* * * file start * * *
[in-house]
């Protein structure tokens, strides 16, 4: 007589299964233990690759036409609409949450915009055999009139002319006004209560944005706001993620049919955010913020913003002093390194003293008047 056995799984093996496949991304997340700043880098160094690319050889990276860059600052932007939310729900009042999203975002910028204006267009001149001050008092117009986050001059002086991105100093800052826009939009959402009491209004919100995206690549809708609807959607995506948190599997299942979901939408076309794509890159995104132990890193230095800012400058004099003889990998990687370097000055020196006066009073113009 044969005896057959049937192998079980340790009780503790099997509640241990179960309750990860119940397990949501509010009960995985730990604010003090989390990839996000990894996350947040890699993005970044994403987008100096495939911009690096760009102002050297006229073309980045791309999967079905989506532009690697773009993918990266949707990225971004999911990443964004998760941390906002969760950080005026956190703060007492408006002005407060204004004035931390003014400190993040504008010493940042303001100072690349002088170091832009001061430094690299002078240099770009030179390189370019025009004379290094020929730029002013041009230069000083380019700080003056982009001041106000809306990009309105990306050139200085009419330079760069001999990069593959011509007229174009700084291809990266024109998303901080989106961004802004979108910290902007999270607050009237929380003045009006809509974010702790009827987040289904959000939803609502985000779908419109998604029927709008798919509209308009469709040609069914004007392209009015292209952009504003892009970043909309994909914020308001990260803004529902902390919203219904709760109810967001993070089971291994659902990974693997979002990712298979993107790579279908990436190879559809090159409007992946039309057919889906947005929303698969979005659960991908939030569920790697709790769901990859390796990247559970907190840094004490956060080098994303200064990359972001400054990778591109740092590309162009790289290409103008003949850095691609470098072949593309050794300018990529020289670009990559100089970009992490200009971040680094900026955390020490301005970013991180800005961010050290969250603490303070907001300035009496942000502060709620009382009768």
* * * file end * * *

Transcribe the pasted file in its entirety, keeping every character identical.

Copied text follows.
[in-house]
């Protein structure tokens, strides 16, 4: 007589299964233990690759036409609409949450915009055999009139002319006004209560944005706001993620049919955010913020913003002093390194003293008047 056995799984093996496949991304997340700043880098160094690319050889990276860059600052932007939310729900009042999203975002910028204006267009001149001050008092117009986050001059002086991105100093800052826009939009959402009491209004919100995206690549809708609807959607995506948190599997299942979901939408076309794509890159995104132990890193230095800012400058004099003889990998990687370097000055020196006066009073113009 044969005896057959049937192998079980340790009780503790099997509640241990179960309750990860119940397990949501509010009960995985730990604010003090989390990839996000990894996350947040890699993005970044994403987008100096495939911009690096760009102002050297006229073309980045791309999967079905989506532009690697773009993918990266949707990225971004999911990443964004998760941390906002969760950080005026956190703060007492408006002005407060204004004035931390003014400190993040504008010493940042303001100072690349002088170091832009001061430094690299002078240099770009030179390189370019025009004379290094020929730029002013041009230069000083380019700080003056982009001041106000809306990009309105990306050139200085009419330079760069001999990069593959011509007229174009700084291809990266024109998303901080989106961004802004979108910290902007999270607050009237929380003045009006809509974010702790009827987040289904959000939803609502985000779908419109998604029927709008798919509209308009469709040609069914004007392209009015292209952009504003892009970043909309994909914020308001990260803004529902902390919203219904709760109810967001993070089971291994659902990974693997979002990712298979993107790579279908990436190879559809090159409007992946039309057919889906947005929303698969979005659960991908939030569920790697709790769901990859390796990247559970907190840094004490956060080098994303200064990359972001400054990778591109740092590309162009790289290409103008003949850095691609470098072949593309050794300018990529020289670009990559100089970009992490200009971040680094900026955390020490301005970013991180800005961010050290969250603490303070907001300035009496942000502060709620009382009768």